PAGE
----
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Shining a Light on the Black Box of Machine Learning: Do You Need to Know Why Your Model Makes its Predictions?

by Danielle Baghernejad on January 22, 2018 at 3:50 PM

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In order to pursue value, healthcare stakeholders are chasing big data and using advanced analytics to validate and improve their effectiveness from a financial, clinical and operational standpoint. The role of data scientists is growing to develop algorithms to turn chaotic data into organized insight. However, as machine learning algorithms evolve in complexity, they are also becoming more incomprehensible.

How can we measure the usefulness of a machine learning model?

Traditionally, we have answered this question through accuracy, engineering models to maximize predictive performance. In doing so, we inevitably build more complex models. In turn, as the complexity increases, the ability to understand the model decreases. The popular models now being deployed are more of a black box than a well understood model, whereby we put in data and receive accurate predictions with little understanding of the inner workings of the algorithm.

For example, neural networks have seen a rise in popularity lately, and with the recent success of AlphaGo defeating the reigning world Go champion, this trend is unlikely to change. Like a brain, a neural network has layers of artificial neurons, firing off signals and pruning away unneeded neurons as learning occurs. While their performance is spectacular, the resulting model is shrouded in mystery— even the researchers building it do not fully understand how the neurons are working together.

If accuracy is all we care about, then models like these are exactly what we need. However, for many machine learning applications, we not only care what the model predicts, but we also want to know why it makes the predictions it does.

In the case of medical prognosis, for example, we want to know whether the model detects a disease so we can treat patients effectively. Once a disease is detected, what should the doctor do? We cannot see the nuances in the data the model picks up on, which makes it harder to fully utilize the model in practice. The doctor must fall back on standard training, of which might not address the specific signs in the data that the model saw as significant. While helpful, these models still cannot fully deliver what is needed to be effective in situations like these.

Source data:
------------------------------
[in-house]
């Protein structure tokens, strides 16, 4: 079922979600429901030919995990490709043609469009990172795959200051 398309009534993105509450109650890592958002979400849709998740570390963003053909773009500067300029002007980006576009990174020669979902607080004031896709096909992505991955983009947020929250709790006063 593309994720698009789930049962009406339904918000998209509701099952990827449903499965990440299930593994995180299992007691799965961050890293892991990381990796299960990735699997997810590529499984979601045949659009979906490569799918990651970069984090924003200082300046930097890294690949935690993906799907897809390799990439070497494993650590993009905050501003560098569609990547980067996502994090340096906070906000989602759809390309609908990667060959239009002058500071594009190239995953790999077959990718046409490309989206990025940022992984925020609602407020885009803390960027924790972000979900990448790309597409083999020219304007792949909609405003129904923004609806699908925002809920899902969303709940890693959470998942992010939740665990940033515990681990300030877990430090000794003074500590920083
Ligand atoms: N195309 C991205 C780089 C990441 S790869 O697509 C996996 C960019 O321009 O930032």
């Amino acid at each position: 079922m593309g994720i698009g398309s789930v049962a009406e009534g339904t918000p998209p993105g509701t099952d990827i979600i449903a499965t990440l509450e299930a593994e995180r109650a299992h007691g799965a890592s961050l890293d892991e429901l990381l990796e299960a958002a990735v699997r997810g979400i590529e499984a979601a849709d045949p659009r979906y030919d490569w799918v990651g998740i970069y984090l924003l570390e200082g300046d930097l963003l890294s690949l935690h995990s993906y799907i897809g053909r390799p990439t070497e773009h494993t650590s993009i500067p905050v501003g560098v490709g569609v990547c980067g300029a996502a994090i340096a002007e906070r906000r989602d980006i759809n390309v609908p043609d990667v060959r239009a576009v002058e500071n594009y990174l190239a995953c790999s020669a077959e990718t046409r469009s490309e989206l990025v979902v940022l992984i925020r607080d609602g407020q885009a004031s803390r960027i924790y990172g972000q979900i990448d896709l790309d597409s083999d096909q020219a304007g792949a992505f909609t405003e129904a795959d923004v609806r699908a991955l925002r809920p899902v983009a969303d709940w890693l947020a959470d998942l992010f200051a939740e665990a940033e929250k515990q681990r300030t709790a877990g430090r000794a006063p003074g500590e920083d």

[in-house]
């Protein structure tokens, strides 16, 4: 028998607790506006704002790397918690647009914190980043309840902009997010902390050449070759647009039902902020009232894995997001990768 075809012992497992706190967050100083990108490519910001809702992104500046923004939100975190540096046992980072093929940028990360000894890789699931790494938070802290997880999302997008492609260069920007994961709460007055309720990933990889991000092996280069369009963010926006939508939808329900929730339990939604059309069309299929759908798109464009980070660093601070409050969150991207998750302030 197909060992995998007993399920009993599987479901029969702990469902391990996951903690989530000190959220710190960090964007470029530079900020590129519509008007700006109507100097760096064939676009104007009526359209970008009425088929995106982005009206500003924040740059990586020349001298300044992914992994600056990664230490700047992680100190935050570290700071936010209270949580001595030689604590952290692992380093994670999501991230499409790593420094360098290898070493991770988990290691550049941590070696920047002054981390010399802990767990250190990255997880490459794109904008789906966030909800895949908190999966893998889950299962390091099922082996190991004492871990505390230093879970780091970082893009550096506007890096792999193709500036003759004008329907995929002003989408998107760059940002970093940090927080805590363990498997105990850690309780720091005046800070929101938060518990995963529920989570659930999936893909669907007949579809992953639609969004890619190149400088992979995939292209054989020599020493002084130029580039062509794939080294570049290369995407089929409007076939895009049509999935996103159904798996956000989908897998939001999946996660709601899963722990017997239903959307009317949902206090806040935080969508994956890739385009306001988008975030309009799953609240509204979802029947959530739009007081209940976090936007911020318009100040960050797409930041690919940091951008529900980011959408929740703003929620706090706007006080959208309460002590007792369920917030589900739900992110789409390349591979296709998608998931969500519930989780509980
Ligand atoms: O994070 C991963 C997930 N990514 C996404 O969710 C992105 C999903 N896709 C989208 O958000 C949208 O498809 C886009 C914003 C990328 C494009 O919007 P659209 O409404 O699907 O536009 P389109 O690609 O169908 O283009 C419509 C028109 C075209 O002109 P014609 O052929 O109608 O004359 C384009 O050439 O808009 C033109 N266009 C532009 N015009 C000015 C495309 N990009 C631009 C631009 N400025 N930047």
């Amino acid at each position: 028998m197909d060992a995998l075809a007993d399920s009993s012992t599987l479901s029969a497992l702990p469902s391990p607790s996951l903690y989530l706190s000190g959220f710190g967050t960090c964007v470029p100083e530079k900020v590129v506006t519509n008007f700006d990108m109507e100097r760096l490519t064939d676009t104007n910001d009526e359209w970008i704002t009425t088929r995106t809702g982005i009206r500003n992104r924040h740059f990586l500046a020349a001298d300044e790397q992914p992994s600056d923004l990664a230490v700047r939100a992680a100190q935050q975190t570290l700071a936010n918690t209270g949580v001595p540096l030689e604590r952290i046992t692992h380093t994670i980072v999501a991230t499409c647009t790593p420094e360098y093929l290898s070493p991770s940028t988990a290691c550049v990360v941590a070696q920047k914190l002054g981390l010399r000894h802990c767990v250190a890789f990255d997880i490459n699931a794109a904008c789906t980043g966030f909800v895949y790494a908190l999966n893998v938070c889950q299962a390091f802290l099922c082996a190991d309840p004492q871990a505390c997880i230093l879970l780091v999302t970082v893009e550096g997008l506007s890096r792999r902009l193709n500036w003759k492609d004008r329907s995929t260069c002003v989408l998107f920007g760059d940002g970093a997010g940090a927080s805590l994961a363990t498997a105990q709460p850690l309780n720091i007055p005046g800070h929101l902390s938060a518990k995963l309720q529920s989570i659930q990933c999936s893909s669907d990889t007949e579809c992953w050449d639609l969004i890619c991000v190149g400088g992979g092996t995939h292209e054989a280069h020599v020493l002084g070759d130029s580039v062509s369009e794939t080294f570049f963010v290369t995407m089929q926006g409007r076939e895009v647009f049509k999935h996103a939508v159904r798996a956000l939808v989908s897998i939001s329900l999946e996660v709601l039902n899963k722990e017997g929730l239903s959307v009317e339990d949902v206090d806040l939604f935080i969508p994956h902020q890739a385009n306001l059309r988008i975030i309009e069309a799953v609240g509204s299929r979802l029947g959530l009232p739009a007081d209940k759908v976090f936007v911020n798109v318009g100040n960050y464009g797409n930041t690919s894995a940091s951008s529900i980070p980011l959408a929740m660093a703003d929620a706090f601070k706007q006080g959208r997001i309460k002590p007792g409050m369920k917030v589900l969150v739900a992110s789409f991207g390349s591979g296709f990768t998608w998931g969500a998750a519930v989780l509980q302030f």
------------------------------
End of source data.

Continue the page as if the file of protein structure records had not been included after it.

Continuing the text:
Thus, the ability to augment models with layers of understanding is the next milestone to strive toward in machine learning. Current research is exploring ways to take those highly accurate models and create better understanding in their behavior.

For example, in a recent paper by Intermedix, we define Class Variable Importance (CVI) in tree-based models to help measure relationships for important variables. Linear regression, one of the most interpretable algorithms, is so readily understood because it generates a model with a numerical weight for each variable in the data set. The larger the weight, the more important the variable, and the sign of the weight indicates whether the variable is positively or negatively correlated to the target variable. Tree-based models are unable to provide the same interpretation, currently only being able to measure how important the variable is in the model overall. CVI is designed to measure not just if the variable is important, but whether it is important to a certain outcome.

Similar ideas are being explored with other classes of models, the goal being able to produce reasoning as well as a prediction. From detecting significant sections of a picture in a computer vision model to listing key interactions in a neural net, adding a layer for human understanding increases the success of machine learning models, pairing people with machines to augment both.

For organizations looking to grow their use of data science, it’s important to have a clear goal in mind for how the insights gleaned from machine learning will be used. Your team will need to determine what is more important, to be more transparent or more accurate. Second, you also need to have an idea of if machine learning is practice to solve the problem at hand. The more complex it is, the more time it takes to build the algorithm and develop a prediction that can be acted upon.

Finally, if data science is valuable to your organization, keep in mind that technology is always growing and changing. Make a goal to prioritize the use of data science in the future and invest in the infrastructure and talent necessary to address the financial, clinical and operational problems machine learning can solve.

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This post was written by Danielle Baghernejad

Danielle Baghernejad is a Data Scientist at Intermedix. Prior to joining Intermedix, Danielle was a Data Analyst at TechnologyAdvice. Danielle obtained her bachelor's degree in mathematics and computer science at the University of Tennessee-Knoxville and master of science in mathematics at Middle Tennessee State University.

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